Laudon in victory pose at the Battle of Kunersdorf, 1878 portrait. Baron Ernst Gideon von Laudon (German: Ernst Gideon Freiherr von Laudon (originally Laudohn or Loudon) (February 2, 1717 – July 14, 1790) was an Austrian generalisimo, one of the most successful opponents of the Prussian king Frederick the Great, allegedly lauded by Alexander Suvorov as his teacher.
Austrian Lieutenant-colonel (1756-57), Colonel (1757-58), Feldmarshall Lieutenant (1758-59), Feldzeugmeister (1759-78) born February 2, 1717, Tootzen, Livonia died July 14, 1790, Neutitschein, Moravia
Loudon was the son of Petrol Gerhard von Loudon, a lieutenant-colonel, retired from the Swedish service and of Sofia Eleonore von Bornemann. His family was of Scottish origin and had settled in Livonia before 1400.
In 1732, Loudon was sent into the Russian army as a cadet.
In 1734, during the War of the Polish Succession, Loudon took part to the siege of Danzig by Field Marshal Münnich.
In 1735, Loudon accompanied the Russian corps who marched to the Rhine.
In 1738 and 1739, Loudon participated to the war against Turkey.
In 1741, dissatisfied with his prospects in the Russian army, Loudon resigned from the Russian service and sought military employment elsewhere. He applied first to Frederick II of Prussia who declined his services. Finally, thanks to his relations with Lieutenant-colonel Franz von Trenck, Loudon was enlisted in the Austrian army as captain in the famous Trenck’s Pandour Corps.
In 1744, Loudon fought with Trenck’s unit in Alsace where he was wounded and taken prisoner. He was shortly released by the advance of the main Austrian army.
In 1745, Loudon saw active service, once more under Trenck, in the Silesian Mountains. During this campaign, he greatly distinguished himself as a leader of light troops. On September 30, Loudon was present at the battle of Soor. Later, he had a conflict with Trenck, left his unit and went to Vienna.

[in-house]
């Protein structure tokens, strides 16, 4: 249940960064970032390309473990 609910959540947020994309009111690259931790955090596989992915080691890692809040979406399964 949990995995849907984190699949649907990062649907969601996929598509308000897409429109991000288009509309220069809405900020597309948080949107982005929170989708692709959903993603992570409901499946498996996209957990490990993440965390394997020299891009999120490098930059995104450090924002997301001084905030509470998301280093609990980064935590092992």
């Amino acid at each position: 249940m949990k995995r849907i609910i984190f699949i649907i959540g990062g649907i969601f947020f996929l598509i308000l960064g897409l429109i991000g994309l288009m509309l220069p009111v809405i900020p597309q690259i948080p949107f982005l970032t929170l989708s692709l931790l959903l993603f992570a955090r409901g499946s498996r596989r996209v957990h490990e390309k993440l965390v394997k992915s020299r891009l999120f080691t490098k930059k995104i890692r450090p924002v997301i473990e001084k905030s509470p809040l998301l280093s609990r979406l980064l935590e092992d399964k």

In 1746, Loudon was appointed captain in the Karlstädter Infantry Regiment, a unit of Grenzers (frontier light troops). He spent the next 10 years with this unit in the Carlstadt district. At Bunich, where he was stationed, he built a church and planted an oak forest now called by his name.
In 1753, Loudon was promoted lieutenant-colonel. With his Grenzers unit, he served under Browne.
Before the beginning of the campaign of 1757, Loudon was promoted colonel. In August, he repeatedly distinguished himself while conducting guerrilla operations against the Prussian army during its retreat from Bohemia.
In 1758, Loudon became a knight of the newly founded Order of Maria Theresa. During the Prussian invasion of Moravia, he got his first opportunity to act as commander of an Austrian corps. On June 30, by his action at Dormstadtl where he destroyed a Prussian supply convoy of 4,000 wagons, he forced Frederick II to abandon the siege of Olmütz and to retire into Bohemia. Three days later, Loudon was rewarded with the grade of Feldmarshall Lieutenant (roughly equivalent to lieutenant-general). After the battle of Hochkirch where he showed himself an active and daring commander, Loudon was created a Freiherr (baron) in the Austrian nobility by Maria Theresa and in the peerage of the Holy Roman Empire by her husband the Emperor Francis. Furthermore, Maria Theresa gave him the Grand Cross of her order and an estate near Kuttenberg in Bohemia.